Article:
Jeffrey Kitingan who once headed the Institute for Development Studies which did a study on the city’s transportation needs opines that the Sabah government should not be afraid to demand development funds for the LRT project since the state would be contributing an additional RM8.70 billion in oil and gas revenue to Petronas and the federal government in 2014.

“A monorail public transport system is a proven system. If not, there is no reason for the federal government to invest RM36 billion to build the Greater Klang Valley Monorail Transit System,” he said.

“And if Putrajaya can finance RM36 billion for the Greater Klang Valley Monorail Transit, there is no reason for the federal government not to finance up to RM12 to RM15 billion to build the Kota Kinabalu Monorail,” he adds.

But is spending all that money on implementing a LRT system really worth it?

According to Mayor Datuk Abidin Madingkir, “It is not timely for us to provide a LRT system in the city because the present population cannot sustain the proposed facility.”

“The most suitable measure would be to put up a Bus Rapid Transport (BRT) system that could reduce traffic congestion in the city and provide for better flow of traffic.”

The BRT is a project under the City Hall Public Transport Master Plan (KKPTMP) which includes the building of two new bus terminals in Kepayan (Southern Bus Terminal) and Penampang (Eastern Bus Terminal) to complement the existing Northern Bus Terminal in Inanam which will be upgraded. The Wawasan Plaza terminal which is under construction in the city will act as the transit point for city buses and shuttle buses between the terminals. The completion date for the other terminals is projected to be beyond 2015.

There are many success stories about the implementation of the BRT in over-populated cities with one of them being the TransMilenio in Bogota, Colombia. Before this system was implemented, the inhabitants of Bogota would travel on thousands of independently operated and uncoordinated mini buses. TransMilenio is made up of several interconnected BRT lines and was opened to public in 2000 when Bogota’s population stood at around 6.3 million. Two lanes on busy highways were dedicated as bus lanes, one for express buses and one for local buses that stop at every station.

The stations are elevated platforms where the bus floor is the same level as the platform, making it easier for the elderly and handicapped to get on and off the bus.

Feeder buses would transfer people from surrounding residential areas to the main terminals but if you ride your bicycle to the terminal, you can park it there for free and take the bus to your intended destination. This feature was designed to reduce the number of feeder buses on the roads.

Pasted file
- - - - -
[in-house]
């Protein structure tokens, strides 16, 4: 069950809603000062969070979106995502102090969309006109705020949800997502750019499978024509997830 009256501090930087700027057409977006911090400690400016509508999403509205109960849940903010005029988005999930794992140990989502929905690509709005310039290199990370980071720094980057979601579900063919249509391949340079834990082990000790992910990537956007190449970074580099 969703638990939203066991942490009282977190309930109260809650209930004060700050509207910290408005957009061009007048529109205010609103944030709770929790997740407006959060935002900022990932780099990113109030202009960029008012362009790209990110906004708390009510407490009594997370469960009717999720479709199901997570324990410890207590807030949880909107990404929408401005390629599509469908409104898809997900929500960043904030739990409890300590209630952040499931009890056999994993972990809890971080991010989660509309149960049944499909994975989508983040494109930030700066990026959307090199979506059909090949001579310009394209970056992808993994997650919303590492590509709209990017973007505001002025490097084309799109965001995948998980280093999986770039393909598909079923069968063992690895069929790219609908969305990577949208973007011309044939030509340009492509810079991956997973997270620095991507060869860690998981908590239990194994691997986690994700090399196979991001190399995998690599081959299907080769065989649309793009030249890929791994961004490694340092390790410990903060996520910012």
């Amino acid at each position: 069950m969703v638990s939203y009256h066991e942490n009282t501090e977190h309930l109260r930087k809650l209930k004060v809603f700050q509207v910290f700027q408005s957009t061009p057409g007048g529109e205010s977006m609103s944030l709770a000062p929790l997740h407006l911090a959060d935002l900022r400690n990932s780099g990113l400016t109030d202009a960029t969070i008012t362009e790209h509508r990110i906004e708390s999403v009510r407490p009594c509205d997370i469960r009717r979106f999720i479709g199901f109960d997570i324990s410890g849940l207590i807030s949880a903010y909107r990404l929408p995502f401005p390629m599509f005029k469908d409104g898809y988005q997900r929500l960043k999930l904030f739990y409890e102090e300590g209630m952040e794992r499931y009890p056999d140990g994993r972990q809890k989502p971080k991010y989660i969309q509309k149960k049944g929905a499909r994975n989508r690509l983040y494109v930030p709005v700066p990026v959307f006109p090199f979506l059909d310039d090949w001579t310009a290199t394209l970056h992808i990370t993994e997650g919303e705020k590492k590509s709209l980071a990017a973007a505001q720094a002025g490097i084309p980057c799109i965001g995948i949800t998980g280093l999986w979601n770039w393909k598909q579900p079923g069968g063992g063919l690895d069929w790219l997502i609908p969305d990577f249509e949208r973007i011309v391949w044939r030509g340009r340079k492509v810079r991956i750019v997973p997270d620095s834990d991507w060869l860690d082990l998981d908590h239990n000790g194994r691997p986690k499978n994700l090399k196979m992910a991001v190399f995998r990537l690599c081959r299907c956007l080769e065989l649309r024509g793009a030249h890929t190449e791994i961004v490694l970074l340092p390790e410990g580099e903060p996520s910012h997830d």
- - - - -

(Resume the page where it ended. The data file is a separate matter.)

Several different companies own and operate the buses themselves but a central traffic control room would monitor movement of the buses, communicate with the drivers and ensure that the buses are kept on schedule much like an air-traffic control centre.

Can Kota Kinabalu replicate this success story with its own BRT system to combat traffic congestion? Or is the LRT still the best option?

Stanley suggests that we should take a more persuasive approach to wean the public off driving private cars and using public transportation, particularly when travelling into the city.

“What we try to do is to encourage mixed use developments along all the major roads so that the residents there would have access to all the necessary facilities and amenities such as schools, clinics, banks, restaurants, shops, markets, and recreational areas. New commercial developments would also provide job opportunities for the residents there,” he said.

“If they have everything they need close by, they would not have to travel into the city and this will lessen the traffic congestion.”

Having an LRT system in Kota Kinabalu may or may not be practical given the circumstances of the city’s geographical features, existing roads system and public perception of public transport. We are in agreement however that something must be done to alleviate the worsening traffic congestion problem and we hope the answer will not be too far away.

COMMENTS
Use a Facebook account to add a comment, subject to Facebook's Terms of Service and Privacy Policy. Your Facebook name, photo & other personal information you make public on Facebook will appear with your comment.

SIGN UP NEWSLETTER

Sign up for instant access to the latest Property Hunter news, articles, updates, behind-the-scenes content, offers and more by newsletter.
By subscripting to Property Hunter you agree to PropertyHunter's Terms of Use and Privacy Policy.